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Page Title: Stock Control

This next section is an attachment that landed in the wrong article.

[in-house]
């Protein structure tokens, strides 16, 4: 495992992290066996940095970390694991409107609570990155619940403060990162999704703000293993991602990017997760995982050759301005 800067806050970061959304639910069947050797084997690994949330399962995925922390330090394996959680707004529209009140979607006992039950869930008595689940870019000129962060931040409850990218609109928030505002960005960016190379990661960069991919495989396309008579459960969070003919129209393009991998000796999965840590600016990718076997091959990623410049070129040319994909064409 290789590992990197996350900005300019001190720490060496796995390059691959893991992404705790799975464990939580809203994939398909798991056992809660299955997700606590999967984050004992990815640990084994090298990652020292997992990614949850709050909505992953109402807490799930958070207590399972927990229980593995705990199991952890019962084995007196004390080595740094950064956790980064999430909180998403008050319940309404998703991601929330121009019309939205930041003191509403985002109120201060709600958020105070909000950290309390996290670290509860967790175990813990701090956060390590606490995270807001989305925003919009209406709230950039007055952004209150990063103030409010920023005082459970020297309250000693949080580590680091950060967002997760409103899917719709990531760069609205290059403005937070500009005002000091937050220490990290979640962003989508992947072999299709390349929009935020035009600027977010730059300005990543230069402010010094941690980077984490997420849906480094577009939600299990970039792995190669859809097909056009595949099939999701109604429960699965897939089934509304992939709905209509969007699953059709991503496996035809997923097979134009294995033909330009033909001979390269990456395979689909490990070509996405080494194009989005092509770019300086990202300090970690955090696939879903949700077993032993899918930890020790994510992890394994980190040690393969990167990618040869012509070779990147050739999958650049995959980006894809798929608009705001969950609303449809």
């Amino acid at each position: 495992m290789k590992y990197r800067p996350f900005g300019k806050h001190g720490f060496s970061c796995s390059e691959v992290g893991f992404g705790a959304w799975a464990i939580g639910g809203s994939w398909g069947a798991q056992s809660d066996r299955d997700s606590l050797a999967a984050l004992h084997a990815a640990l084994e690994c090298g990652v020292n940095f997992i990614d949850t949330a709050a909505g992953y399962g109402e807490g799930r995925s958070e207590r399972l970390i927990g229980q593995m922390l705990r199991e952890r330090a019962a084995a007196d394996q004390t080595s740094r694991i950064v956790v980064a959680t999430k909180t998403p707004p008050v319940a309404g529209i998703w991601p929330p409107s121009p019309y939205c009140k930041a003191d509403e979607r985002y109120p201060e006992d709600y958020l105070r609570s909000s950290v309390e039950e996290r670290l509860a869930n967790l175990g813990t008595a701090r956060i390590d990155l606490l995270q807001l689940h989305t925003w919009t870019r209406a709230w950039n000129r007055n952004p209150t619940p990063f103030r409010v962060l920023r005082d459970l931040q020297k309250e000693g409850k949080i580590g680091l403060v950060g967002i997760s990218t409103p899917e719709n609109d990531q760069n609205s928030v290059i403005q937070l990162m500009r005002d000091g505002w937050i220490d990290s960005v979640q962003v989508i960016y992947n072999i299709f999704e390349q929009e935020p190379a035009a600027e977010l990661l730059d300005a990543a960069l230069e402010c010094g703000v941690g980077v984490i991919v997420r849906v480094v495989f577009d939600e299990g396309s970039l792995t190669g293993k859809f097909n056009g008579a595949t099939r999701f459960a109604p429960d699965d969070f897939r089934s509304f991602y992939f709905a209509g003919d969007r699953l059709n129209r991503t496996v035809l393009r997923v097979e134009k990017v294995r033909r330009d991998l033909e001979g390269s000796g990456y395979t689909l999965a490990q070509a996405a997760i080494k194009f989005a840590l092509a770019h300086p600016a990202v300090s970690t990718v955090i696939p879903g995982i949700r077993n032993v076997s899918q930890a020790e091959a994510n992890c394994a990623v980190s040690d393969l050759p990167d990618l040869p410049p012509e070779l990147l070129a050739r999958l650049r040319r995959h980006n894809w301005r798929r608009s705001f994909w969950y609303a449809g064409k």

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Consult  NAVSUP  P-487  for  the  details  you should  include  in  these  requests.  You  should remember  that  the  restrictions  that  have  been imposed  on  you  are  not  intended  to  stifle  your initiative.  If  you  submit  a  request  properly,  you will normally receive approval from NAVRESSO. Prohibited Items You  are  strictly  prohibited  from  procuring certain  merchandise  for  your  ship’s  store.  For example,  any  items  that  bear  the  impression  of U.S.  currency  are  prohibited  merchandise.  You cannot procure these items for your ship’s store. You  are  also  prohibited  from  procuring  special occupational   and   environmental   clothing   and textile  (cog  symbol  9D)  items  unless  you  have received  written  authorization  from  the  Com- mander,  Naval  Supply  Systems  Command.  In addition,  you  are  especially  prohibited  from purchasing or selling through your ship’s store any medical items such as drugs, remedies, vitamins, or   other   similar   products   for   the   external   or internal  treatment  of  diseases  or  conditions. STOCK  CONTROL The ability of your ship’s store to support the needs of your ship will largely depend upon how well  you,  as  a  senior  Ship’s  Serviceman,  handle the  responsibilities  of  stock  control.  To  develop and maintain effective stock control, you should review your inventory control records and make your  scheduled  monthly  review  of  all  stock  and stock  records.  These  reviews  provide  fundamental knowledge with which all responsible ship’s store personnel must be familiar in order to develop and maintain  effective  stock  control.  Your  efforts  in stock  control  are  important  because  your  ship’s store   does   not   have   an   unlimited   amount   of money  to  invest  in  stock.  Carrying  excess  stock will cause you to waste valuable storeroom space that might be used for other materials. Frequently, this type of waste results in a decrease in sales. On  the  other  hand,  if  an  adequate  supply  of material is not in stock, a decrease in sales will also occur. There is an optimum stock level you should  achieve  that  will  minimize  the  loss  of  sales that  would  result  from  these  problems.  Main- tenance of an optimum stock level is the primary purpose for your scheduled monthly review of the inventory  control  records  and  the  stock  record cards. To   appreciate   the   importance   of   effective stock control, you must first understand how the flow of money and materials in the Navy resale system  affects  your  ship’s  store  afloat.  The  follow- ing diagram represents the system. The  cycle  begins  with  WORKING  CAPITAL (Navy  Stock  Fund  [NSF]  money)  which  is  used to  procure  your  ship’s  store  stock.  PROCURE- MENT   of   ship’s   store   stock   determines   the amount  of  INVENTORY.  SALES  of  ship’s  store stock then replenish your WORKING CAPITAL. In  addition  to  replenishing  your  WORKING CAPITAL  for  the  cost  value  of  the  items  sold, SALES also generate your PROFITS. Your PRO- FITS are determined by the markup over cost that was  applied  to  the  various  items  sold  in  the  ship’s store. As a ship’s store manager, you will use as your optimum   stock   level   an   anticipated   90   days’ supply  of  stock.  If  you  exceed  this  amount,  you are  tying  up  too  much  Navy  Stock  Fund  money in your ship’s store inventories, for only so much NSF money is allocated on a Navy-wide basis for inventories.  On  the  other  hand,  your  failure  to maintain  sufficient  stocks  on  board  will  ultimately result in decreased sales. A sales-stock ratio is computed to determine your   efficiency   in   maintaining   your   optimum stock level over a given period of time. As stated in  the  NAVSUP  P-487,  you  should  maintain  a 1.33  to  1  ratio  of  sales  at  cost  price  to  your beginning  inventory  (less  standard  clothing  items) per  each  4-month  accounting  period.  In  other words,  a  W-day  supply  of  stock  should  “turn over”   1   1/3   times   in   a   120-day   (or   4-month) accounting  period.  You  can  obtain  your  stock figure by dividing your cumulative expenditures for  the  number  of  months  covered  by  the beginning  inventory.  You  will  read  more  about the  actual  calculation  of  your  computation  of your stock turn figure later in chapter 7. For now, however, the following example of various sales 4-4

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